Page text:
99 minutes / no bonus materials
This black-and-white 1959 movie would be riveting, even were it not based on a real case. It changes names, but no one is fooled. Along with Swoon and Hitchcock’s Rope , this follows the concoction, crime and compelling courtroom closure of the infamous 1924 Leopold-Loeb case, where two teenagers planned to execute the “perfect crime” in order to prove their intellectual superiority.
The crime was the cold-blooded murder of a fellow student, all planned to be executed without emotion as an experiment, but their callous conceit did not allow for one slip in the darkness that led to their arrest, confession and trial.
The film is, in effect, as two-parter. After an hour, Orson Welles arrives as the defence lawyer, based on Clarence Darrow, and steals the final third of the show as he takes on an impossible brief. While both Bradford Dillman as the sadistic Artie Strauss and Dean Stockwell as the arrogant, but manipulated, Judd Steiner, won Best Actor awards at the 1959 Cannes Film Festival, so did Welles. He steadily makes the case for compassion, even for such a horrific murder.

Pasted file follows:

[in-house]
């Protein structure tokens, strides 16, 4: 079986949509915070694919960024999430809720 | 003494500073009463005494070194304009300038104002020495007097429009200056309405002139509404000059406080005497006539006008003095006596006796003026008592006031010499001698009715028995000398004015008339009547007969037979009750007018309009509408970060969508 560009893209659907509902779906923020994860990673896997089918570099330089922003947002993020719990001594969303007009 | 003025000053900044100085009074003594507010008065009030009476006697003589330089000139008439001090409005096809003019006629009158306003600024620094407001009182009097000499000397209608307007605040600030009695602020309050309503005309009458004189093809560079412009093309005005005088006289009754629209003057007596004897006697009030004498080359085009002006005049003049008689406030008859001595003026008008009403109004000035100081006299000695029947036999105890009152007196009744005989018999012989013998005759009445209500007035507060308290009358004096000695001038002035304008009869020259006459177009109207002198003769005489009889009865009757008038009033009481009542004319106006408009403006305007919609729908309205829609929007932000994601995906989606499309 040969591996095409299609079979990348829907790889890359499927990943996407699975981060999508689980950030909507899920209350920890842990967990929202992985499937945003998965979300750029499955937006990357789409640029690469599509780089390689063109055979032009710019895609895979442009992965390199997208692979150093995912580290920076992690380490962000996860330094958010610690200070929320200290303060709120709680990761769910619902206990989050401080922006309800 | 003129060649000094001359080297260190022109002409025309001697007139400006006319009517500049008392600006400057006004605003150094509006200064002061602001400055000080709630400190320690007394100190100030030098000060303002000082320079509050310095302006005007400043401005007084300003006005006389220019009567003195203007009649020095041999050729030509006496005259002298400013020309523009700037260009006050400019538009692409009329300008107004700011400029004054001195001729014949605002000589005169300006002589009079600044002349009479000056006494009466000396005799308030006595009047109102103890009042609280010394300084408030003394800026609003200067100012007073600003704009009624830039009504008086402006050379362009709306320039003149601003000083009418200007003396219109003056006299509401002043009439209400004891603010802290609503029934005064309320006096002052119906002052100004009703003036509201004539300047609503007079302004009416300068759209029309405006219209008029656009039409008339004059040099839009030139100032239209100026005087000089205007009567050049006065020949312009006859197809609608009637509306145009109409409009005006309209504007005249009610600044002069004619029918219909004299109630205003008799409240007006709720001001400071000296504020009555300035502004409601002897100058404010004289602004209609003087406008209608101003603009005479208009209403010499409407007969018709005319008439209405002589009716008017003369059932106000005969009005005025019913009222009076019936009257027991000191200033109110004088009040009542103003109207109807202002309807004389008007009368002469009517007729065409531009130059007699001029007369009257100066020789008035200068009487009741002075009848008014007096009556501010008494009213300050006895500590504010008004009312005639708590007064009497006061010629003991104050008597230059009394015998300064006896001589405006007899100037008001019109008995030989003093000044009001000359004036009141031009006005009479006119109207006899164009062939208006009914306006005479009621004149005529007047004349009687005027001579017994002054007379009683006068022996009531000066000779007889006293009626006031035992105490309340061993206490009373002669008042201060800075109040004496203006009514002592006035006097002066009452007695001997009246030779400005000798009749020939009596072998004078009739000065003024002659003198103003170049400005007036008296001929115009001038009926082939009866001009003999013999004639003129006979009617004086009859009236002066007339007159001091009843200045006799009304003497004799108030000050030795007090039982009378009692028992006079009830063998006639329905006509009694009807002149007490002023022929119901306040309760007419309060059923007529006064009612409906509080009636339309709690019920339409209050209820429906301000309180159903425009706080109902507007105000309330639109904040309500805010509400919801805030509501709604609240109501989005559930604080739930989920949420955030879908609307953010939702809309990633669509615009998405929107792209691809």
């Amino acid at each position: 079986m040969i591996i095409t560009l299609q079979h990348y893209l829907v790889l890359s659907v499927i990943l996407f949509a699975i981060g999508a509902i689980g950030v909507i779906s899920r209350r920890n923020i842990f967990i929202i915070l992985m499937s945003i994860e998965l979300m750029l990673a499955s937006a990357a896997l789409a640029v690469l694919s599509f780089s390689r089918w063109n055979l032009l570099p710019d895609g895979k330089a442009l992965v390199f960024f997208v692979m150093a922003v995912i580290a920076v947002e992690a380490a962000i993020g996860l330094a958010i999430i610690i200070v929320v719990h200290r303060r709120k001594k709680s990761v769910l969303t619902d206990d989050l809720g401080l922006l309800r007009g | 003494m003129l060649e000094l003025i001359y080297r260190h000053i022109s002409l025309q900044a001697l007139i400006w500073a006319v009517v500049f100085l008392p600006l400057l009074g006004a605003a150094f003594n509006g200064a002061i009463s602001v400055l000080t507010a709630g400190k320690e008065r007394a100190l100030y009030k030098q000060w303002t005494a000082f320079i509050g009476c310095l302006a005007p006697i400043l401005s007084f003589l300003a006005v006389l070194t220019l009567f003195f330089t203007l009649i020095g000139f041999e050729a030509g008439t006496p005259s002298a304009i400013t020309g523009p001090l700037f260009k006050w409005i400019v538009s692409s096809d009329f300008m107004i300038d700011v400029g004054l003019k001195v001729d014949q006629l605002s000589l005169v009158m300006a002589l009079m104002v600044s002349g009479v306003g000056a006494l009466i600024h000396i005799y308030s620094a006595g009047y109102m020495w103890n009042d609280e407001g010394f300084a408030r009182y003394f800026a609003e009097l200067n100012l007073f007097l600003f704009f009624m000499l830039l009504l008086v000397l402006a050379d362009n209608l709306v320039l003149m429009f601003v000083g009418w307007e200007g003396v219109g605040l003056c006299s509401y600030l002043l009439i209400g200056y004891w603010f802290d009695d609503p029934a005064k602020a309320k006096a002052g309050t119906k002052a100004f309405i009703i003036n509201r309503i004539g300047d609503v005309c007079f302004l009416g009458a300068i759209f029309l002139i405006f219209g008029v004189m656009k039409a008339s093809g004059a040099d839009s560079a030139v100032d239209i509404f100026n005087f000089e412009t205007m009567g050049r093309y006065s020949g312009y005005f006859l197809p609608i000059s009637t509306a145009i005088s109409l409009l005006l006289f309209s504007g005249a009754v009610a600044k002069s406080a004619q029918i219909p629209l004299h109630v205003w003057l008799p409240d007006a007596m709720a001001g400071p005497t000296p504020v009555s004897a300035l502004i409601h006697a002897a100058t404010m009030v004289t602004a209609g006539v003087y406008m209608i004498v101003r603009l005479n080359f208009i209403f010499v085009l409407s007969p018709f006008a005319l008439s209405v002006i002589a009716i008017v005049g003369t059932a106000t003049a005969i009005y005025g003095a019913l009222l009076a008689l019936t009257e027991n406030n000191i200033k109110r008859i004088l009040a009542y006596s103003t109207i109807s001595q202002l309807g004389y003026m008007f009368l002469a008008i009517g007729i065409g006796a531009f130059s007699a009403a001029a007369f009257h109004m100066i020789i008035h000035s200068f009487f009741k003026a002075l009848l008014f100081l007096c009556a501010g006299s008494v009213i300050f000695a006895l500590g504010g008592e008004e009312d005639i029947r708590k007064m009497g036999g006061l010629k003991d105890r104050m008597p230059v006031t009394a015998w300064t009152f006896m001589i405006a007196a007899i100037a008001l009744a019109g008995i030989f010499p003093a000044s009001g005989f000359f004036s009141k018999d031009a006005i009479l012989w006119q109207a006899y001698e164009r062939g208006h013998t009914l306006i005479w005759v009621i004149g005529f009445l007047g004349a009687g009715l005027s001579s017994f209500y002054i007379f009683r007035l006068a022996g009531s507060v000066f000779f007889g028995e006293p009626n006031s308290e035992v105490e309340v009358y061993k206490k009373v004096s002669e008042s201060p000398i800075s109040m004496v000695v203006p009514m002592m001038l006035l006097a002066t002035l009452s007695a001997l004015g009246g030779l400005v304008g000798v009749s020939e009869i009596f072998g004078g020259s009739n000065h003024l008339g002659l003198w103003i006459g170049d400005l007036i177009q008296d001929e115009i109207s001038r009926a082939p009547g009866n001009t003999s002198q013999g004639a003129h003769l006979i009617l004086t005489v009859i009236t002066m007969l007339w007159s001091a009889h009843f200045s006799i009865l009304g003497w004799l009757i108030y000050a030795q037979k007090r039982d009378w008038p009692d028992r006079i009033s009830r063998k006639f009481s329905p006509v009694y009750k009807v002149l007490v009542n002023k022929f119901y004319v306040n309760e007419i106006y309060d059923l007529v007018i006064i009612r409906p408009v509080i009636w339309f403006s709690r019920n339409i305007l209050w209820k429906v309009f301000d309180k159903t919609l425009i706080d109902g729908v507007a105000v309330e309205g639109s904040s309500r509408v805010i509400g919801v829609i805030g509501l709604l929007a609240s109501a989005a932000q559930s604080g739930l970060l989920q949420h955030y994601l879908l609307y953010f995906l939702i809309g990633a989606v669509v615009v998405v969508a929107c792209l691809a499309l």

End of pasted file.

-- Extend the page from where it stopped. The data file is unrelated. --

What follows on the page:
The film is an historical work and an ethical one, making the case against capital punishment. But for those who simply want a story, this one is brilliantly paced and constantly compelling. It’s not about what happens in the end as much as how they get there.
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